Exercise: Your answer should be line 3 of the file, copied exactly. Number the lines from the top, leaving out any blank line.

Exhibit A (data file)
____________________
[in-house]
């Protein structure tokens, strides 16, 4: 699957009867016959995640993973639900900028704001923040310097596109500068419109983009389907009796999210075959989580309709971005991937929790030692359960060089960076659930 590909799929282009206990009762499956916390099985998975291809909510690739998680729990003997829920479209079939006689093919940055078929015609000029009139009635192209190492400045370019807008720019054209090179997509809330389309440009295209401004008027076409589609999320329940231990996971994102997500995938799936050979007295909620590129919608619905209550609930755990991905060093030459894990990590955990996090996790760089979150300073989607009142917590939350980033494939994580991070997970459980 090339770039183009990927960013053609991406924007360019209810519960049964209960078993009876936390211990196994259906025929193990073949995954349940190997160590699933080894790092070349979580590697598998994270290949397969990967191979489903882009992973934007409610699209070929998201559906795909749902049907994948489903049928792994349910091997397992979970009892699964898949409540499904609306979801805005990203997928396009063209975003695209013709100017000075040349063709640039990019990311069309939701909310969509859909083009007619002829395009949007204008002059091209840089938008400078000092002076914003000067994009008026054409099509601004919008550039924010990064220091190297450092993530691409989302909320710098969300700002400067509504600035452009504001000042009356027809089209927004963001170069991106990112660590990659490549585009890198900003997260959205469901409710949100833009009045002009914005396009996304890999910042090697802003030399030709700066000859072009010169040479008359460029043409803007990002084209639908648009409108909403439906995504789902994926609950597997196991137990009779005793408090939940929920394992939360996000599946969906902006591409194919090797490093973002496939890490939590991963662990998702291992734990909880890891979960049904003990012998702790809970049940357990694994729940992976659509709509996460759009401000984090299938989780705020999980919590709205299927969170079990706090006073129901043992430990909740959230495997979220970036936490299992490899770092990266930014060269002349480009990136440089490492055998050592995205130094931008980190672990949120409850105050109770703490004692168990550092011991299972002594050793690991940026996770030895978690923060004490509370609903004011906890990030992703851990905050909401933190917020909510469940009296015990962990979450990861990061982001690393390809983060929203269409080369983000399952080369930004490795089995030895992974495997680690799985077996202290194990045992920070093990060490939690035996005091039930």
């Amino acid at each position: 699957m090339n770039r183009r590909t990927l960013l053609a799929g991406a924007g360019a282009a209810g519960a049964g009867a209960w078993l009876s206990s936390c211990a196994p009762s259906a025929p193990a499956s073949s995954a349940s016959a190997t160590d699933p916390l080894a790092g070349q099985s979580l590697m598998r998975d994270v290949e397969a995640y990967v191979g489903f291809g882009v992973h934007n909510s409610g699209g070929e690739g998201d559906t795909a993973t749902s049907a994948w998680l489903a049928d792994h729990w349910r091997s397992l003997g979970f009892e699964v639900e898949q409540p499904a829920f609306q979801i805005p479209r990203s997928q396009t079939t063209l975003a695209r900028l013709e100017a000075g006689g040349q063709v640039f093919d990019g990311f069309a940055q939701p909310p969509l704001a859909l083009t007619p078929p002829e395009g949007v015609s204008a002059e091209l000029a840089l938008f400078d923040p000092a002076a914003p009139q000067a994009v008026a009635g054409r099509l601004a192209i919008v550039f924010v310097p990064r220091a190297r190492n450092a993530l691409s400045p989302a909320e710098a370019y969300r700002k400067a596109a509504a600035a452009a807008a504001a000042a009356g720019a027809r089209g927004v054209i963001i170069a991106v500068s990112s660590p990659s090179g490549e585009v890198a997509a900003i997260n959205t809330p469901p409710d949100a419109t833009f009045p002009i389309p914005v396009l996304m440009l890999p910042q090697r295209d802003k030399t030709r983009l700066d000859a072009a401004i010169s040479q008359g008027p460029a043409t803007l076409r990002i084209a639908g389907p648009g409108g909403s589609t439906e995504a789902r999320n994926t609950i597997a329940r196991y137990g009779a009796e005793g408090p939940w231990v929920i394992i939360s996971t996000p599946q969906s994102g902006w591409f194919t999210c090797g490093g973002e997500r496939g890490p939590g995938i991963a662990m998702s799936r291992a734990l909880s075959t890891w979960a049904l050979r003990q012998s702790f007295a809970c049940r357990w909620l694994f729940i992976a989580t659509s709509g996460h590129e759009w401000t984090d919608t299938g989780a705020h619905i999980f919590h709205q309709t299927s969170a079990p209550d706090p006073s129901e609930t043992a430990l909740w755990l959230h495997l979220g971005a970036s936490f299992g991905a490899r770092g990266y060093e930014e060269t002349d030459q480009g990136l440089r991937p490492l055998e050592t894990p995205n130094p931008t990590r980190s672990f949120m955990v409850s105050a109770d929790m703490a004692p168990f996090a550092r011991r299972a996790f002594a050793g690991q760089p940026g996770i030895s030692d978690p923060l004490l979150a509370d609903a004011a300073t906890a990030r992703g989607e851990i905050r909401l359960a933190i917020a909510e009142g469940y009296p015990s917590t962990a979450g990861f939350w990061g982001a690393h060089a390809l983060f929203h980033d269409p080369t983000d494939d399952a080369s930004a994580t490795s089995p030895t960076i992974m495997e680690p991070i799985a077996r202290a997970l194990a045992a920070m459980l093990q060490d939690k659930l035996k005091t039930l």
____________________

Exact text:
């Amino acid at each position: 699957m090339n770039r183009r590909t990927l960013l053609a799929g991406a924007g360019a282009a209810g519960a049964g009867a209960w078993l009876s206990s936390c211990a196994p009762s259906a025929p193990a499956s073949s995954a349940s016959a190997t160590d699933p916390l080894a790092g070349q099985s979580l590697m598998r998975d994270v290949e397969a995640y990967v191979g489903f291809g882009v992973h934007n909510s409610g699209g070929e690739g998201d559906t795909a993973t749902s049907a994948w998680l489903a049928d792994h729990w349910r091997s397992l003997g979970f009892e699964v639900e898949q409540p499904a829920f609306q979801i805005p479209r990203s997928q396009t079939t063209l975003a695209r900028l013709e100017a000075g006689g040349q063709v640039f093919d990019g990311f069309a940055q939701p909310p969509l704001a859909l083009t007619p078929p002829e395009g949007v015609s204008a002059e091209l000029a840089l938008f400078d923040p000092a002076a914003p009139q000067a994009v008026a009635g054409r099509l601004a192209i919008v550039f924010v310097p990064r220091a190297r190492n450092a993530l691409s400045p989302a909320e710098a370019y969300r700002k400067a596109a509504a600035a452009a807008a504001a000042a009356g720019a027809r089209g927004v054209i963001i170069a991106v500068s990112s660590p990659s090179g490549e585009v890198a997509a900003i997260n959205t809330p469901p409710d949100a419109t833009f009045p002009i389309p914005v396009l996304m440009l890999p910042q090697r295209d802003k030399t030709r983009l700066d000859a072009a401004i010169s040479q008359g008027p460029a043409t803007l076409r990002i084209a639908g389907p648009g409108g909403s589609t439906e995504a789902r999320n994926t609950i597997a329940r196991y137990g009779a009796e005793g408090p939940w231990v929920i394992i939360s996971t996000p599946q969906s994102g902006w591409f194919t999210c090797g490093g973002e997500r496939g890490p939590g995938i991963a662990m998702s799936r291992a734990l909880s075959t890891w979960a049904l050979r003990q012998s702790f007295a809970c049940r357990w909620l694994f729940i992976a989580t659509s709509g996460h590129e759009w401000t984090d919608t299938g989780a705020h619905i999980f919590h709205q309709t299927s969170a079990p209550d706090p006073s129901e609930t043992a430990l909740w755990l959230h495997l979220g971005a970036s936490f299992g991905a490899r770092g990266y060093e930014e060269t002349d030459q480009g990136l440089r991937p490492l055998e050592t894990p995205n130094p931008t990590r980190s672990f949120m955990v409850s105050a109770d929790m703490a004692p168990f996090a550092r011991r299972a996790f002594a050793g690991q760089p940026g996770i030895s030692d978690p923060l004490l979150a509370d609903a004011a300073t906890a990030r992703g989607e851990i905050r909401l359960a933190i917020a909510e009142g469940y009296p015990s917590t962990a979450g990861f939350w990061g982001a690393h060089a390809l983060f929203h980033d269409p080369t983000d494939d399952a080369s930004a994580t490795s089995p030895t960076i992974m495997e680690p991070i799985a077996r202290a997970l194990a045992a920070m459980l093990q060490d939690k659930l035996k005091t039930l």